The age of advertising is safely behind us. Members are overwhelmed by too many marketing messages, and have learned to tune it all out. However, don’t take that as a suggestion to reassign your credit union’s marketing staff to the teller line.
It’s just that the focus of marketing has shifted, and is now less promotional and more informational. That’s why content marketing has generated so much -interest recently.
In its simplest form, content marketing is about using educational, informational or entertaining content to market your -products and services. It’s like product placement in a blockbuster movie, except you own the movie and it’s up to you to make sure that movie is well-attended, not to mention deserving of blockbuster status.
A content marketing strategy can include social media, public relations, website updates, email, direct mail, your newsletter, and more. Ideally, it includes the posters in your branch lobbies, digital signage, and everywhere else your credit union’s marketing messages appear. The key is to view your marketing department as a content-producing machine rather than an advertising department.
Read More in the Sept. 18 Marketing Focus Report:
Here’s a quick test to determine whether or not your copy qualifies as content marketing. Ask yourself: would my members pay to read this? If they would, you’ve created something of value. And, if what you’re sharing in the form of content marketing is of interest only to your credit union’s CEO or board, you’ve merely disguised a nice ad in a content costume.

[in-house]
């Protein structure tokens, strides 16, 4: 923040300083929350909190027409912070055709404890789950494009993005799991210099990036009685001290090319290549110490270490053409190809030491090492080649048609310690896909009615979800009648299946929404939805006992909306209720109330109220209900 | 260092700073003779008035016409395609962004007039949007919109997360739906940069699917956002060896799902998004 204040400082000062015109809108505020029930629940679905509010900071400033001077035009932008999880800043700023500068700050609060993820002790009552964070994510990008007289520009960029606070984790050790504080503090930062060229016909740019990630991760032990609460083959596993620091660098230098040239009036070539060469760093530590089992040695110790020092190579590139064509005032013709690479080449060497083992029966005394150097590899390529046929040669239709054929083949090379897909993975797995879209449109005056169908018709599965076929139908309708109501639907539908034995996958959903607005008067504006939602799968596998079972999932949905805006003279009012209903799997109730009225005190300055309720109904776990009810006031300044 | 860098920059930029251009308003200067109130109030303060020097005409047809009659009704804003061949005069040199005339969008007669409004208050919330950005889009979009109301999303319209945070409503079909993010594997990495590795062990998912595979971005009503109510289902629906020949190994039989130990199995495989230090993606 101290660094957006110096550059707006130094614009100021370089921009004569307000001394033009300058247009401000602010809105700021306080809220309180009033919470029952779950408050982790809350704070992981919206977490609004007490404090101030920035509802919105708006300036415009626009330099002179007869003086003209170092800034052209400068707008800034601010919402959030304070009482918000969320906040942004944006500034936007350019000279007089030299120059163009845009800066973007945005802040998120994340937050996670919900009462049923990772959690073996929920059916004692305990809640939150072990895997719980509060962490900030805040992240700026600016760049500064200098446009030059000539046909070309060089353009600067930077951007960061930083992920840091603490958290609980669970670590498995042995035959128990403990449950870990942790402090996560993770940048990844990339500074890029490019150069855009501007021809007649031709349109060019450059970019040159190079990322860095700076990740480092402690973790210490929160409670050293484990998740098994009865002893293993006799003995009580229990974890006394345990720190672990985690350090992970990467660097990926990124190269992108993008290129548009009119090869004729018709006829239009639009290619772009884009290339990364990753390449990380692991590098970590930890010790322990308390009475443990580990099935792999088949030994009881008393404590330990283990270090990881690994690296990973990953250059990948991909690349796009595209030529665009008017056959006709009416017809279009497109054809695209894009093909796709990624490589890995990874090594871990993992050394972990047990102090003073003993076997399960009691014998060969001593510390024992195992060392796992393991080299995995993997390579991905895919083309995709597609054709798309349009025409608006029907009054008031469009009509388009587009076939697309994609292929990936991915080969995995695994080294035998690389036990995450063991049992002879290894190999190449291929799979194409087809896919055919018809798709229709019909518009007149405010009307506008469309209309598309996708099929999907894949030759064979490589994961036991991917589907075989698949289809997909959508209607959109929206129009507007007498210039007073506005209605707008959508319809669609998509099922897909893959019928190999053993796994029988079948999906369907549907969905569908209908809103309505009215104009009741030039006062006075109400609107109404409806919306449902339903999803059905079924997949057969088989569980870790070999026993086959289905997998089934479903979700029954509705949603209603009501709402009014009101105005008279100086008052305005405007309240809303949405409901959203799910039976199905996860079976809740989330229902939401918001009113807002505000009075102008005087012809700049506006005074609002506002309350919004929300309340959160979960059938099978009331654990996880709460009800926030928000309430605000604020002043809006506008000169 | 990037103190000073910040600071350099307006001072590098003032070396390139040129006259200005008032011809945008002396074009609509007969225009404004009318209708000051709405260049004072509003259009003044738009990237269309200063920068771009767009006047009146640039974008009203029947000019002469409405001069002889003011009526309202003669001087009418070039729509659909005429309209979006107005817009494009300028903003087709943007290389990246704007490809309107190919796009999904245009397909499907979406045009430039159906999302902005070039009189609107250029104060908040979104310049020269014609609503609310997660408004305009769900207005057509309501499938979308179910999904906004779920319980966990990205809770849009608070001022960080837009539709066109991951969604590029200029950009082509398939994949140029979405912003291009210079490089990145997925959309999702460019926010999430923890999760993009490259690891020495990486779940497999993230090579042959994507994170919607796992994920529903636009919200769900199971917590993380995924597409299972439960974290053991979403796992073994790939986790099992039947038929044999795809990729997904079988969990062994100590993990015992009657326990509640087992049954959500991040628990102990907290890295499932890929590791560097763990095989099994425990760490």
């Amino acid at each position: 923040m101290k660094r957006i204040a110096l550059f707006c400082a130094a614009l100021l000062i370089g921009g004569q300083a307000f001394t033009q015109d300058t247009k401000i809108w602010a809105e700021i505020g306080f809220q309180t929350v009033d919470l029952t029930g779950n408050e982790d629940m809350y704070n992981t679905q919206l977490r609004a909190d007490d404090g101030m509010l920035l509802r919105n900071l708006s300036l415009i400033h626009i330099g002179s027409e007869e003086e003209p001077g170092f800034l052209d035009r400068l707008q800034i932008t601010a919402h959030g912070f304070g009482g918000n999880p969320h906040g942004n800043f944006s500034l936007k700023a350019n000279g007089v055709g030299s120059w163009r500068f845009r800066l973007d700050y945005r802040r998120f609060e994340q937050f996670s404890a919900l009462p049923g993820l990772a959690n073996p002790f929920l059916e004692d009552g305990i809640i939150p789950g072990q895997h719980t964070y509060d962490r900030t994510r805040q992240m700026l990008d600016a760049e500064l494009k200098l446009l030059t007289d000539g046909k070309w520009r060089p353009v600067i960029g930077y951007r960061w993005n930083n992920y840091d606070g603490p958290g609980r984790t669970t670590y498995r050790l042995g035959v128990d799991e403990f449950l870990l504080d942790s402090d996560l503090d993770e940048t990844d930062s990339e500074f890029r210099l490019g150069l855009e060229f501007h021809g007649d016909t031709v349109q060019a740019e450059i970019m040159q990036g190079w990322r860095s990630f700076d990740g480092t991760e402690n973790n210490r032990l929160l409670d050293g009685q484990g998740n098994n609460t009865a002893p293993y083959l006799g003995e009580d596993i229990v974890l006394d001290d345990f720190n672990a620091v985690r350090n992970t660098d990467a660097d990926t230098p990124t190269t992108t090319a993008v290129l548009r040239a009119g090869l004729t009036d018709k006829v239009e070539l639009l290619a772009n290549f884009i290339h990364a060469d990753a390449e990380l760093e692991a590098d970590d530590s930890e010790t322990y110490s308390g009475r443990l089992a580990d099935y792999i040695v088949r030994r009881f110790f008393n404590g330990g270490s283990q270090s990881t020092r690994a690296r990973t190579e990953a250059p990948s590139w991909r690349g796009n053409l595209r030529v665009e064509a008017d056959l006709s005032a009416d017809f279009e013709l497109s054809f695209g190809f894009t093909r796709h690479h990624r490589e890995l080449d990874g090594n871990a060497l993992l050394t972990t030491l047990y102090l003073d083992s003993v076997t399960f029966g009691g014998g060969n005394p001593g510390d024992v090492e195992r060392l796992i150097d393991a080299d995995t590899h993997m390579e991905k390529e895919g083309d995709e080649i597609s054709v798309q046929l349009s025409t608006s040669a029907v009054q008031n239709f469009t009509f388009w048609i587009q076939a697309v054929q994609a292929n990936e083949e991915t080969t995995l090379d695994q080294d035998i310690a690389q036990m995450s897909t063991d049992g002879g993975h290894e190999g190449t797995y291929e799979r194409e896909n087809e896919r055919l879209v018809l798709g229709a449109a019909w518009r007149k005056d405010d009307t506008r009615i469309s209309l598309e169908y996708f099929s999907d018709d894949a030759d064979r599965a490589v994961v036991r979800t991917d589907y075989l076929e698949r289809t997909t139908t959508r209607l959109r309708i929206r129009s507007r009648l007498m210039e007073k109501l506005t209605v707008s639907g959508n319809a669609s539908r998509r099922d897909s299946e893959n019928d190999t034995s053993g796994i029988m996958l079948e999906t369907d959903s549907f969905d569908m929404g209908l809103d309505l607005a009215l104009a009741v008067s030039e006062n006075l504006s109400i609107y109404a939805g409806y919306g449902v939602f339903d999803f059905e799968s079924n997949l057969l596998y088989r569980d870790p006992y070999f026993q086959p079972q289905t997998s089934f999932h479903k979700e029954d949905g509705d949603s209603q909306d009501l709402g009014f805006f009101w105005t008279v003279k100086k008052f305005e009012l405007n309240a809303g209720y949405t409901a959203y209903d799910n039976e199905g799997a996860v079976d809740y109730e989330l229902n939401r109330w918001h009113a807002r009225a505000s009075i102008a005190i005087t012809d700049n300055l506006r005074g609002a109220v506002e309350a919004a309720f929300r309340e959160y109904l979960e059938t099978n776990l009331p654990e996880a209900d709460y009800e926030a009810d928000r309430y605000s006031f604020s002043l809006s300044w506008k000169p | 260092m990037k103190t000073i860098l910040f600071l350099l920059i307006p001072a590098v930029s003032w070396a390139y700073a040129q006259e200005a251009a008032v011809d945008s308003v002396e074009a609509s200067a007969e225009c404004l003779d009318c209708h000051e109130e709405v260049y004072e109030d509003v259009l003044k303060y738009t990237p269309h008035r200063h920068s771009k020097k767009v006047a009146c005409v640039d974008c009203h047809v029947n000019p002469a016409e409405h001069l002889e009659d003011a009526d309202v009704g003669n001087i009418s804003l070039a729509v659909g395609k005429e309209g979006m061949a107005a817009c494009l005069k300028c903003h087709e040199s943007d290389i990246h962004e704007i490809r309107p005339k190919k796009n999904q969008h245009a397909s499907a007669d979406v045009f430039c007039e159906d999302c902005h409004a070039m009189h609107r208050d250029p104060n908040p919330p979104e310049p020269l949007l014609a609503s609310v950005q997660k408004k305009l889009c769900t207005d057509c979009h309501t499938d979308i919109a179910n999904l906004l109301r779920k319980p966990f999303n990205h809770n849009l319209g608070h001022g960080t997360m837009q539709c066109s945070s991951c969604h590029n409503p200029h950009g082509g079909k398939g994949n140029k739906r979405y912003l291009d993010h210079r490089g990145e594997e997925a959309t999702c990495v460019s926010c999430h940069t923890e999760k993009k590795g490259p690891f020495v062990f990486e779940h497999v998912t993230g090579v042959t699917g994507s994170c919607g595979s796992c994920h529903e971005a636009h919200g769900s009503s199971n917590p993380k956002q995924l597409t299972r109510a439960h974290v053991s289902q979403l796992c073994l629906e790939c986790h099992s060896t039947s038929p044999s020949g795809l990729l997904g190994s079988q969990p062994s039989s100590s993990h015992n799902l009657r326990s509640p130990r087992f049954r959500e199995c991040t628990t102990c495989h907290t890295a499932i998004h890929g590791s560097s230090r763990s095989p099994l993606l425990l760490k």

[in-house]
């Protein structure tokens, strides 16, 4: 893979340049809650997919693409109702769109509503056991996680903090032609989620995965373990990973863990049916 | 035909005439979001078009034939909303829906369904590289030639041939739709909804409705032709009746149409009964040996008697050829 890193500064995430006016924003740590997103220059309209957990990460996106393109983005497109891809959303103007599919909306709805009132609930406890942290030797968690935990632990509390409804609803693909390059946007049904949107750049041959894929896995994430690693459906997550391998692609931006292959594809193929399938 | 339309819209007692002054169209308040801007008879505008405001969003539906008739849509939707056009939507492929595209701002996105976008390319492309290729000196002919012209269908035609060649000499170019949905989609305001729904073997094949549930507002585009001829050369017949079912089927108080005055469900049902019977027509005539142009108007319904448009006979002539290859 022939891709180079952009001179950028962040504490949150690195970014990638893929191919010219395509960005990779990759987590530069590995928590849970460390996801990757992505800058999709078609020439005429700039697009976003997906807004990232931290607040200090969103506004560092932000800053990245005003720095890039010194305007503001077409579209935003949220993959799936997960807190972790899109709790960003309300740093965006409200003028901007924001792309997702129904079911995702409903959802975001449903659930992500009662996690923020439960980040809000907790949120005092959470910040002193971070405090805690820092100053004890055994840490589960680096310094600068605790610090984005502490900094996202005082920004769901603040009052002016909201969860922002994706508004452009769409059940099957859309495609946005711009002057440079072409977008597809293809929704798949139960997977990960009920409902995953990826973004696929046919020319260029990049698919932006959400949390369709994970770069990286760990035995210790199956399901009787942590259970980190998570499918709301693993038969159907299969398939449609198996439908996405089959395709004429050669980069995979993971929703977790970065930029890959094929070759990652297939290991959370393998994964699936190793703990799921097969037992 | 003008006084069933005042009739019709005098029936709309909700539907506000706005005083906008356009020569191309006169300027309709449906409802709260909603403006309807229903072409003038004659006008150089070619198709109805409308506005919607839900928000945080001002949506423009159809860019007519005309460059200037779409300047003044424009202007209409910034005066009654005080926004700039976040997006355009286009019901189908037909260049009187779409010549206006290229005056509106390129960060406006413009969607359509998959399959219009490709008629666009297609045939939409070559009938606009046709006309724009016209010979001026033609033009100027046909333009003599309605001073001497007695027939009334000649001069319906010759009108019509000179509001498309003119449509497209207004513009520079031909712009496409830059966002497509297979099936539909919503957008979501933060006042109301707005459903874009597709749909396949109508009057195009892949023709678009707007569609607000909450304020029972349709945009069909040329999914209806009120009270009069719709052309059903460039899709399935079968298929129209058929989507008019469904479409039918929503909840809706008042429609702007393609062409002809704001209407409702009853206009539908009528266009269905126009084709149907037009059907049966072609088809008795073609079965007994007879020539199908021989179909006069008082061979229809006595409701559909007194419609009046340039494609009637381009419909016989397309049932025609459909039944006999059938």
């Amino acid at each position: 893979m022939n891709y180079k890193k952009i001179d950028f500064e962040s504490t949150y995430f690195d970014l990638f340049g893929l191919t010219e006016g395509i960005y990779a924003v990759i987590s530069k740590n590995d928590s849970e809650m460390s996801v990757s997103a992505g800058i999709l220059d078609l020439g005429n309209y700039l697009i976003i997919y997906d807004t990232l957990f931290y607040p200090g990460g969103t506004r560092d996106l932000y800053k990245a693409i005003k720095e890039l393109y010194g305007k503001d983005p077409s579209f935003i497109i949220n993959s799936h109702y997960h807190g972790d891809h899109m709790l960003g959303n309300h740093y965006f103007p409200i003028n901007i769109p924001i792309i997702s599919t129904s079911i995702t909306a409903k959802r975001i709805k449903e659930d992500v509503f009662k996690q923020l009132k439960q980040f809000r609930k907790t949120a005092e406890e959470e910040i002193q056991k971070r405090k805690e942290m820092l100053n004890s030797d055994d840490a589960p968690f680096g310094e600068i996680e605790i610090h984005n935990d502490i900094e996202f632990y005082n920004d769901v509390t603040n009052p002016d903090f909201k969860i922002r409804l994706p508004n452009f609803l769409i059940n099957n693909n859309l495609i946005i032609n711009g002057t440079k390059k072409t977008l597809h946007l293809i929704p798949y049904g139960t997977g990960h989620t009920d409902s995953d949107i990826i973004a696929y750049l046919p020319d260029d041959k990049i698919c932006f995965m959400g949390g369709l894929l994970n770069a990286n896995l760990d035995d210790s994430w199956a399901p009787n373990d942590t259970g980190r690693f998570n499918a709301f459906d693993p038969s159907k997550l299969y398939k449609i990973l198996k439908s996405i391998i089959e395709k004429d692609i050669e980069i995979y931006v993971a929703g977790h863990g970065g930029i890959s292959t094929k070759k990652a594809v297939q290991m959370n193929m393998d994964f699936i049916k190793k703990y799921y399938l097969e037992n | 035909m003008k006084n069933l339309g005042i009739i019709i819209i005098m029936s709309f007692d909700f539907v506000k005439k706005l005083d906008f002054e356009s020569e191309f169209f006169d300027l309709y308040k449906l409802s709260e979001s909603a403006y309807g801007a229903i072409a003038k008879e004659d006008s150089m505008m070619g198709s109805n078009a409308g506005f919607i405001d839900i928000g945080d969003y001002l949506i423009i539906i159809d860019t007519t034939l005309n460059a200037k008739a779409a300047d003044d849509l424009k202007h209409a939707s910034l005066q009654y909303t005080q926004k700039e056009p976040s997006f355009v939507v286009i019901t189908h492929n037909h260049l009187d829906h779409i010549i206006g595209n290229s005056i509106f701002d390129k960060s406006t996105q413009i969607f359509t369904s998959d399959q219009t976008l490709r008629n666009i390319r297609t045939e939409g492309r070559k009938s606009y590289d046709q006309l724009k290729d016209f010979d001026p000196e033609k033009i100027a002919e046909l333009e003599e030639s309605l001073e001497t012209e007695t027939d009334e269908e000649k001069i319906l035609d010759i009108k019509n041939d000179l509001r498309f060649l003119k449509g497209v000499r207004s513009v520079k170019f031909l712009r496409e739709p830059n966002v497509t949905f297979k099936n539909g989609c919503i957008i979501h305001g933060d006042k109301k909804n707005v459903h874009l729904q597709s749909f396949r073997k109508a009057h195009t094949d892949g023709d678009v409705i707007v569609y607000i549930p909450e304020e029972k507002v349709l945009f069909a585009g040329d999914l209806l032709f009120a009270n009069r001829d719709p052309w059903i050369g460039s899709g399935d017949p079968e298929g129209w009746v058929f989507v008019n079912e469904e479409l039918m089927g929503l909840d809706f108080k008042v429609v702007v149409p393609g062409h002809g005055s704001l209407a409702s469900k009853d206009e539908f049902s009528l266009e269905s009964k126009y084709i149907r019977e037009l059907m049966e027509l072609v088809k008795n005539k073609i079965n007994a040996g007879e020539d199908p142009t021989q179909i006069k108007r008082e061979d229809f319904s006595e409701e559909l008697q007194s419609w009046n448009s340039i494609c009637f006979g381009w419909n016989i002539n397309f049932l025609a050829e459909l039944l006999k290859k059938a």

There are two ways to share content with your members. The first is by creating it yourself or outsourcing to a freelancer. The second is content curation, where you share someone else’s content in their name. Every time you share a link to an article with your members, you’re curating content. It’s quick and easy.
The difference between creating and curating content is that, when you create content, it’s yours to manipulate in any way that’s best suited for your needs. You can talk about your credit union’s products and services in an offhanded kind of way and create content that leads readers exactly where you want them to go. With curated content, you can add your own comments, you can post to Facebook with a tie-in to your products, but you can’t touch the -article itself.
Another way to find content is to get private label rights on content that already exists. Be careful, however, in adding info about your credit union to content you have rights to use. You don’t want to make it too promotional, or you’ve defeated the purpose.
Laura Enock is managing editor of the Credit Union Toolbox.
877-288-2669 or firstname.lastname@example.org